KANSAS CITY – Missouri Baptists made a “grave mistake” when they allowed the state convention to take the lead role in promoting the Cooperative Program, Missouri Baptist Convention (MBC) executive director John Yeats said during his address at the 2013 annual meeting in Kansas City, Oct. 28.
This grave mistake took shape in the 1980s and 1990s, and “it is time it had a funeral,” Yeats said.
“From the outset, the key promoters, the key educators, the key leaders for Baptist Cooperation were our local church pastors,” he said. “Somehow we abandoned that grand idea for a centralized promotion process that was doomed from the start.
“The key to Baptist cooperation is pastors who are growing in their faith and who understand that the only way we can reach the uttermost for generations is by working together with other churches to accomplish Great Commission ministries.”
The convention has proposed that, next year, 60 percent of cooperative giving be allocated for state ministries, with the remaining 40 percent going to the national convention and its worldwide outreach, Yeats added. By the year 2020, this could be a 50/50 split, although this would not come without sacrifice on the part of state ministries.
“We ask you to pray and seek the Lord,” Yeats said. “Ask Him, ‘Lord give us faith to trust You with the resources You desire to give through our churches to the ends of the earth.”
Alongside his call for pastors to take the lead in promoting the Cooperative Program, Yeats also challenged churches to invest in three other initiatives: First, he called them to take part in a campaign to saturate the state in God’s Word by strategically distributing one million Bibles throughout Missouri. Second, Yeats called churches to help “throw down one of the major false gods of our culture” – namely pornography – by joining the One Million Men initiative (www.join1millionmen.org/get-on-the-wall).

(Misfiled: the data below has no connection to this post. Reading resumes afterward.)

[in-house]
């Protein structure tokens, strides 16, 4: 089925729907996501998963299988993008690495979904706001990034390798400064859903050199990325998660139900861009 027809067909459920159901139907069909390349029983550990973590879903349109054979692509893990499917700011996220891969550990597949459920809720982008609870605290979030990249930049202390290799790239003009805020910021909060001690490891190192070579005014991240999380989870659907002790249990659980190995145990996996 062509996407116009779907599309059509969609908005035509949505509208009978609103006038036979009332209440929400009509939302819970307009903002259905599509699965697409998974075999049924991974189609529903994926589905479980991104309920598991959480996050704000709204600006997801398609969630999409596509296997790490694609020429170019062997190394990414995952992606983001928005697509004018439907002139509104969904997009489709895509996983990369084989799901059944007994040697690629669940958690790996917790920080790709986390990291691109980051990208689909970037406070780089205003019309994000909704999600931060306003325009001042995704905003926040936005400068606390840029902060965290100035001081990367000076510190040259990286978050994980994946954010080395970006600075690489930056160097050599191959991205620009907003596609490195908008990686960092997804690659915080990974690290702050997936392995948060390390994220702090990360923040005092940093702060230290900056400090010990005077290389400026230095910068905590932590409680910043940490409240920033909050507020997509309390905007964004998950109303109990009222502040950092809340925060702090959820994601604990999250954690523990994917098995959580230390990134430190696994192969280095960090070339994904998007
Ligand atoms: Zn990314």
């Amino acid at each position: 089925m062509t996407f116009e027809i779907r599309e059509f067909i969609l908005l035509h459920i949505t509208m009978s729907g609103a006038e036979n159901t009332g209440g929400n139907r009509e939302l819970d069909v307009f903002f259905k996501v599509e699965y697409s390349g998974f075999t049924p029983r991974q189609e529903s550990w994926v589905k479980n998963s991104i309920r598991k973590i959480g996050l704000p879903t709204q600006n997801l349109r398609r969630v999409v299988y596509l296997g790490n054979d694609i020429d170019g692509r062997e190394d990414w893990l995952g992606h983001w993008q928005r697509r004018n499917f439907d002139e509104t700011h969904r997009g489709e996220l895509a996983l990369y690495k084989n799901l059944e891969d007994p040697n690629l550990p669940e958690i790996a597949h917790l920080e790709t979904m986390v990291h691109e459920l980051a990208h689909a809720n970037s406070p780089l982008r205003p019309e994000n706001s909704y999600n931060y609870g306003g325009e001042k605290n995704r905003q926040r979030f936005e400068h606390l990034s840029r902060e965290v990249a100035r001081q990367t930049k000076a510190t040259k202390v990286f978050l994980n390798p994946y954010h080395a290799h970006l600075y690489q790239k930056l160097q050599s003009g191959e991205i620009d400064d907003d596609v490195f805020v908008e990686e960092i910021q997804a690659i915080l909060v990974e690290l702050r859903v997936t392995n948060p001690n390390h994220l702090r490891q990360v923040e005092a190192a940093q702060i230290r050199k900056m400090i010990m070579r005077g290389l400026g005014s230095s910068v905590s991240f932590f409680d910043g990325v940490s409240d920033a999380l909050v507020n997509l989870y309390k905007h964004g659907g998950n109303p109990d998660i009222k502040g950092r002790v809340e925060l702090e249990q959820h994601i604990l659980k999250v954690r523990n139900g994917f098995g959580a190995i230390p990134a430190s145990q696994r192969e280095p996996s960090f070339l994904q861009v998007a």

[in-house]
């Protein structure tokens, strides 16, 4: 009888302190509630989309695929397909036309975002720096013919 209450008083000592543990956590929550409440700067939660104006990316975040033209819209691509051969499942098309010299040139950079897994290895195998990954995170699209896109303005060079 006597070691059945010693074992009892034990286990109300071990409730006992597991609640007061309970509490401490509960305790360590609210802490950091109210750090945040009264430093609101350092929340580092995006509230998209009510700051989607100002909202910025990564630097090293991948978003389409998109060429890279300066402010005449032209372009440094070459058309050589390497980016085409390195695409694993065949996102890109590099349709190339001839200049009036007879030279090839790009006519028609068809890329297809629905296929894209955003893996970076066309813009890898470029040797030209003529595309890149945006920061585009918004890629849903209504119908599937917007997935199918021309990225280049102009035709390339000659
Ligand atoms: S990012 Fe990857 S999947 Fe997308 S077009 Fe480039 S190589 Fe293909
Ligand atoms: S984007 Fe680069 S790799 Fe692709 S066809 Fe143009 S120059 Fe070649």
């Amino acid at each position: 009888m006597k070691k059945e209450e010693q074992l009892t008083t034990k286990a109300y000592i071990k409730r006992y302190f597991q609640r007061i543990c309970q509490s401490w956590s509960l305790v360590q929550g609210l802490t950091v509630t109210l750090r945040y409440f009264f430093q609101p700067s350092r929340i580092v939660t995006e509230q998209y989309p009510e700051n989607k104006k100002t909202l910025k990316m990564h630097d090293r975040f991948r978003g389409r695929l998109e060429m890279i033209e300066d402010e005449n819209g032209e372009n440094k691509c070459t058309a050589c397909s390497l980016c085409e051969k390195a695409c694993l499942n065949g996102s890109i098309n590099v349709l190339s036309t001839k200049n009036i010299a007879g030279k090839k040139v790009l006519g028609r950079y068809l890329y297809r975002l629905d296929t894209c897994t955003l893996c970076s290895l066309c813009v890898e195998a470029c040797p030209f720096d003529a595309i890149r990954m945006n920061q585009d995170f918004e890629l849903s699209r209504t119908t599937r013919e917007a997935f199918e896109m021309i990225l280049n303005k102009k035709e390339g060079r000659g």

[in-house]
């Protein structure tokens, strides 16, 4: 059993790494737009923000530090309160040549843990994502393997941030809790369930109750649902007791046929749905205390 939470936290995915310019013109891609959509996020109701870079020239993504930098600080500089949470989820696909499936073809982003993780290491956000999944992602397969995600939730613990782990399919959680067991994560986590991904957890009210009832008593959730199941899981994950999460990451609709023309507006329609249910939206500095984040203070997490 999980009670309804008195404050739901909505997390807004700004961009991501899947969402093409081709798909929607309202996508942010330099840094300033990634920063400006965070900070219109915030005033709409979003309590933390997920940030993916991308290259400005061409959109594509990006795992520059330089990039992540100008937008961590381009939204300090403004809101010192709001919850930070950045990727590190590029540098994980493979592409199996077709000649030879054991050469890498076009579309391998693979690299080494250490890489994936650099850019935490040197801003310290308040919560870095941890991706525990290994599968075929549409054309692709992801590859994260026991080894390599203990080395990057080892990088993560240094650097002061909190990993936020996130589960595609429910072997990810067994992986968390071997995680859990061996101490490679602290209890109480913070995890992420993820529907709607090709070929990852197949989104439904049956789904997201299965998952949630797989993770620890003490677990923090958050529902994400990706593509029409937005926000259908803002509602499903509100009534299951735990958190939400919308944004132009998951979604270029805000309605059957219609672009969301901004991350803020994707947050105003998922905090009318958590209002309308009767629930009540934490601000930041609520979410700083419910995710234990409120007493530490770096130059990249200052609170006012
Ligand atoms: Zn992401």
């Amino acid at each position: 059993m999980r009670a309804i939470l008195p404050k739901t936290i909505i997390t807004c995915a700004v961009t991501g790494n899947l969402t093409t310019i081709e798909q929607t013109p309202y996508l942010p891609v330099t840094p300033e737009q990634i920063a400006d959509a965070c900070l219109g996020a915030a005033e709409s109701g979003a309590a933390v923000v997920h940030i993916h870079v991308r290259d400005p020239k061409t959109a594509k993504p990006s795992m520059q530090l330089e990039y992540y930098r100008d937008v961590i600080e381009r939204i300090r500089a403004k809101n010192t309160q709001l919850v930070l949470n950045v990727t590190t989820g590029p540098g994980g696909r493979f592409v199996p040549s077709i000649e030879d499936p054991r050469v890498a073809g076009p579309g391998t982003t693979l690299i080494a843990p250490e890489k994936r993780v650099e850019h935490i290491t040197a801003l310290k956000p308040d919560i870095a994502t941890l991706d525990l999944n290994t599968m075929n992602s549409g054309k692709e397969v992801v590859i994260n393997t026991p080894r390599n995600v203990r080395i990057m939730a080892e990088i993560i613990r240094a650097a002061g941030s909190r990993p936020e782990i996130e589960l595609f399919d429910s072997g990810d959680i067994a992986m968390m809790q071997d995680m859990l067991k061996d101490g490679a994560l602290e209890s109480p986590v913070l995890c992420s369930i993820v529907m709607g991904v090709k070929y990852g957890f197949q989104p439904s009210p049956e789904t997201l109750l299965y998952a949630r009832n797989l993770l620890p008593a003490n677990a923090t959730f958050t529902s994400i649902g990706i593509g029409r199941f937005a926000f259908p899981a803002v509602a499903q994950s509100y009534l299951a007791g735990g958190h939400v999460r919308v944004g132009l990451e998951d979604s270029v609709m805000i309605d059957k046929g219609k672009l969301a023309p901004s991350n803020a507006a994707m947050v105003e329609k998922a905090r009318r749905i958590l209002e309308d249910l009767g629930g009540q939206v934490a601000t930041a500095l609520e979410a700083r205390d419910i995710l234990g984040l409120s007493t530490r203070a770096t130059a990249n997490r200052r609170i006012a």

Third, Yeats told churches to pray for and cooperate in the Heartland Interstate Strategy (HIS), thereby helping to reach the lost who live along the I-29 corridor, which runs from Kansas City to Winnipeg, Manitoba, Canada. HIS leaders have sensed the “providence of God” as different state conventions and Southern Baptist Convention agencies begin to cooperate in planting churches along the I-29 corridor. For example, he said, the North American Mission Board has partnered in this effort by promising one million dollars to the program over a four-year period. Also, a new church planting center at Midwestern Baptist Theological Seminary, directed by MBC Second Vice President Joshua Hedger, will serve as “the incubator for hundreds of church planters.”
Then, calling messengers to open their Bibles to Judges 6, Yeats urged them to confront courageously the cultural idols of self-indulgence and sensuality.
“How shall the God of self-indulgent economics be thrown down? By our becoming people known more for our giving than our acquiring, by our investing in the kingdom now and in the future through the resources that the Lord has entrusted to us. That is a huge perspective change that we have got to teach our people,” Yeats said. “How shall the God of sensuousness be dealt with? By our authentically loving people, not using people – by authentically loving people and not using people or images of people to satisfy our own selfish lust.
“My friends, left to ourselves and our flesh, we would be fearful creatures hiding in a winepress of lostness. But it was the Lord Jesus who valued us so much that he paid the ultimate price for us so that we could by faith become ‘mighty men of valor’ in this generation. ‘The Holy Way’ is for us to leave the flesh and our self-indulgence and for us to join the Lord by faith in a journey to overcome the world – the world of darkness and brokenness through the power of the gospel.”
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